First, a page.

• Creditor Claims: Creditors of a Florida estate can bring their claims and the Personal Representative must deal with the claims. If the Personal Representative releases the estate’s funds to beneficiaries, and a legitimate creditor is discovered, the Personal Representative might be personally liable to the creditor if the estate funds cannot be recovered from the beneficiaries. Most Personal Representatives find it wise to hold the estate assets until the date for creditor claims has past.

What if the Decedent Left No Will?

If a Florida resident dies without a will, the estate assets will pass according to the Florida Rules of Intestacy. The Probate Lawyer will then file a different petition with the Surrogate to have an Administrator named, rather than a Personal Representative. The rules that cover who can serve as Administrator are rather complex, so if you have a relative who died without a will in Florida, feel free to contact us to help explain the process.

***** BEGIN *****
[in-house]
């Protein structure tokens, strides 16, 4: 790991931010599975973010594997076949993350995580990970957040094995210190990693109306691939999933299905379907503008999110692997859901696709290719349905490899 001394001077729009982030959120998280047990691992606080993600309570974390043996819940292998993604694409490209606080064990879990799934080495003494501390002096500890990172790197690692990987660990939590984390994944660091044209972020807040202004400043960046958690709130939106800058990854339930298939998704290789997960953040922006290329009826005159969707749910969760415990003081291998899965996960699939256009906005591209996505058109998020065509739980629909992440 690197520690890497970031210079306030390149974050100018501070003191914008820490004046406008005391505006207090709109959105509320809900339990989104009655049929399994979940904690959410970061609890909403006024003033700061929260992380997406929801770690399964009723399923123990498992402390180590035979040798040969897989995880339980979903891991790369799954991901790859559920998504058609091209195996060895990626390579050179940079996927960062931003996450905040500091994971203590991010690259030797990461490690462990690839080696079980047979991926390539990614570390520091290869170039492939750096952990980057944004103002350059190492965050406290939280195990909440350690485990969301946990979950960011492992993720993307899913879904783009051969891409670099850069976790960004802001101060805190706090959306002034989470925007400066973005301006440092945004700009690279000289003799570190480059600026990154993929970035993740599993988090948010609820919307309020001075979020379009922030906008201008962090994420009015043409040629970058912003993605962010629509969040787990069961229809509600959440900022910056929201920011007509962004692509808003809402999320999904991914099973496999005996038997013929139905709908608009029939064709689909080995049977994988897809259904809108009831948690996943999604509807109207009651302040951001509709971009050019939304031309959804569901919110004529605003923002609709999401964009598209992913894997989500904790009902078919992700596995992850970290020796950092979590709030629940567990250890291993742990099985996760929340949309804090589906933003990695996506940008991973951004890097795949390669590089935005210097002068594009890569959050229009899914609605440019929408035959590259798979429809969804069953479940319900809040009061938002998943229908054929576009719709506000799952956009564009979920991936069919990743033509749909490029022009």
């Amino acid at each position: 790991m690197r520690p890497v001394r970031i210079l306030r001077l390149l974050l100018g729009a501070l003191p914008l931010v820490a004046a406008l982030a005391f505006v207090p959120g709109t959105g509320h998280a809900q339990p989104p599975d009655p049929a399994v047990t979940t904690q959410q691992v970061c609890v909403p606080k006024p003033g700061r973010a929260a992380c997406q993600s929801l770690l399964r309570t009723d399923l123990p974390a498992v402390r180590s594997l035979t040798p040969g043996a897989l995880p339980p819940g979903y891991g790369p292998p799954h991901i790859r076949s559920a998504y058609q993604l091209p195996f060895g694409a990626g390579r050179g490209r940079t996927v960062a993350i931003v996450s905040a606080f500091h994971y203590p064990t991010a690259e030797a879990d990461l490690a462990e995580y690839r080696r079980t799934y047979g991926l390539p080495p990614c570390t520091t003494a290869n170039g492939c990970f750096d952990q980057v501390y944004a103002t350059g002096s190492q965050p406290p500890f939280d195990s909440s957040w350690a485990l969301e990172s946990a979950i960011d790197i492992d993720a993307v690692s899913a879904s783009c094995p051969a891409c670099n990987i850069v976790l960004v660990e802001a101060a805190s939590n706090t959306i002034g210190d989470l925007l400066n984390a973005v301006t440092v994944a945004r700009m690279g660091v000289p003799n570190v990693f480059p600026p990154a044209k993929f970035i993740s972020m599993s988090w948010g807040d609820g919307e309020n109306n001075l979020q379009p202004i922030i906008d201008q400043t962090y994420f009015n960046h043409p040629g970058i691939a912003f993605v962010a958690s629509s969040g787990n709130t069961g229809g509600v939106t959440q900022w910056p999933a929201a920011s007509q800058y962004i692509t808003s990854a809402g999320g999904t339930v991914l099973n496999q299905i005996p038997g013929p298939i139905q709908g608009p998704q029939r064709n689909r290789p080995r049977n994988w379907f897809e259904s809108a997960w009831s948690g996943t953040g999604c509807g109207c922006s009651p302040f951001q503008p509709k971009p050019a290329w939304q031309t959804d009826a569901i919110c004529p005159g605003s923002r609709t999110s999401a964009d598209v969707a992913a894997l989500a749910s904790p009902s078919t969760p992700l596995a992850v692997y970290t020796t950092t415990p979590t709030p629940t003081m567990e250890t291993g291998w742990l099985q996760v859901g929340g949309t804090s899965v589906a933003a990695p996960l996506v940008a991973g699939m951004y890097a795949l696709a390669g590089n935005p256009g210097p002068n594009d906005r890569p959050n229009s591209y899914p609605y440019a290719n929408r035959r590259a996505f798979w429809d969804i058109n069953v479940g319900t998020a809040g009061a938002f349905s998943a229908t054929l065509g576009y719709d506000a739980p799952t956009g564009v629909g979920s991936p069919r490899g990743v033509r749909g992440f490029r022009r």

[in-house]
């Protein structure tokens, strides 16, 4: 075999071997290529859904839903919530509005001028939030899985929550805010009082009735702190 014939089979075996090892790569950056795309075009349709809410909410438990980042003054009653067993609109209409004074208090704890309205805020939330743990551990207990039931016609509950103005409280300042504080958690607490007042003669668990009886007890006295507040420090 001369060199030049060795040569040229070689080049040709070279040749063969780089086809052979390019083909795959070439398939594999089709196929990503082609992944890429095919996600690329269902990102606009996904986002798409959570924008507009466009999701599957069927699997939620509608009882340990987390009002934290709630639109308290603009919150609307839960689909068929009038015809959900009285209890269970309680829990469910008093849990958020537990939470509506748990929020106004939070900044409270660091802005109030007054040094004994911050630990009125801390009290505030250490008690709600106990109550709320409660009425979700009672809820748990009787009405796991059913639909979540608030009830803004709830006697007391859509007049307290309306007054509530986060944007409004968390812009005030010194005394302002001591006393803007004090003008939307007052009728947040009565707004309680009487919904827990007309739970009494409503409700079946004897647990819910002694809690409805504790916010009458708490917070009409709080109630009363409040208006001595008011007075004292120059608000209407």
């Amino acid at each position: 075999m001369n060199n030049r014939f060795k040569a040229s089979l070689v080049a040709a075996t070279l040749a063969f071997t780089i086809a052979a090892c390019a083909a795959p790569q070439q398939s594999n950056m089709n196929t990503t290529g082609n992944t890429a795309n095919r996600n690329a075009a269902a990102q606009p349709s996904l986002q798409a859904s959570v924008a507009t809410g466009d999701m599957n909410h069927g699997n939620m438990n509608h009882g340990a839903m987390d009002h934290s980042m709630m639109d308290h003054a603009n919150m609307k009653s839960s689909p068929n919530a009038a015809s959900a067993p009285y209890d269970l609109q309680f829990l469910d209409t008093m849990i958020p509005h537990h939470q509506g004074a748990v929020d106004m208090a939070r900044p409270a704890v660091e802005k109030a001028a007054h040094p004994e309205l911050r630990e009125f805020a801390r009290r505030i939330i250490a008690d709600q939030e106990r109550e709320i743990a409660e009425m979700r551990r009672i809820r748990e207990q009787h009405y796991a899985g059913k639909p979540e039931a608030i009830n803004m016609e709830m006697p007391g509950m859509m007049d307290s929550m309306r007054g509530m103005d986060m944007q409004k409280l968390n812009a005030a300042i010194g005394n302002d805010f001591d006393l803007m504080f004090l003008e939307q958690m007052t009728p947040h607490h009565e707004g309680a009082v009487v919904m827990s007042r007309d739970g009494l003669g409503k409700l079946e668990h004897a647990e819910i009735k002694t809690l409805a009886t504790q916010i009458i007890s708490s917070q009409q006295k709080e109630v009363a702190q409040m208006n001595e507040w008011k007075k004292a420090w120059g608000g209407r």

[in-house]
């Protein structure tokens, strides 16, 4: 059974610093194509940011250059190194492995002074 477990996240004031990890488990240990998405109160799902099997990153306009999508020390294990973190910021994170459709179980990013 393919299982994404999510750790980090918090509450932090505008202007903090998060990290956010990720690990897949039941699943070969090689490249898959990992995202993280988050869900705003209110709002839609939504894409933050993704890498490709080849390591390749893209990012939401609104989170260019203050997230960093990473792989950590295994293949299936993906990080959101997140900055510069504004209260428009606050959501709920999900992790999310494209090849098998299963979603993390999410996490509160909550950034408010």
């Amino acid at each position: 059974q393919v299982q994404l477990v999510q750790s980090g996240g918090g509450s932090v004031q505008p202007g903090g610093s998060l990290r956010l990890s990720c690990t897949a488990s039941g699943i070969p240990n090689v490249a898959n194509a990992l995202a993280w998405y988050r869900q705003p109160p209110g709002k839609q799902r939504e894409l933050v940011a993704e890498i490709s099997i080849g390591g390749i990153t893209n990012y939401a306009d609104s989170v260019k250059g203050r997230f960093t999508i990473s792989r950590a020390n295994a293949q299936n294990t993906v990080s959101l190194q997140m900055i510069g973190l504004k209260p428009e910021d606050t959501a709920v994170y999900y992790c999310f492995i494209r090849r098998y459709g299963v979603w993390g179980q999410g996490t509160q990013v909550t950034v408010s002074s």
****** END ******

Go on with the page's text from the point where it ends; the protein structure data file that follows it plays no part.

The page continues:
What are a Personal Representative’s Duties and Responsibilities?

Once a probate petition is accepted, the Personal Representative or administrator’s job is to gather all the assets, pay creditors, satisfy all income/inheritance/estate taxes, and then distribute the remaining assets as the Will directs. Each estate is different and the amount of work and responsibility may vary. The estate’s location will also affect the personal representative’s responsibility. A Florida estate must make certain reports to the Surrogate, which differs from the reporting for a Philadelphia estate’s reports to the Philadelphia Register of Wills. Strangely, even within a state the various reporting standards may differ.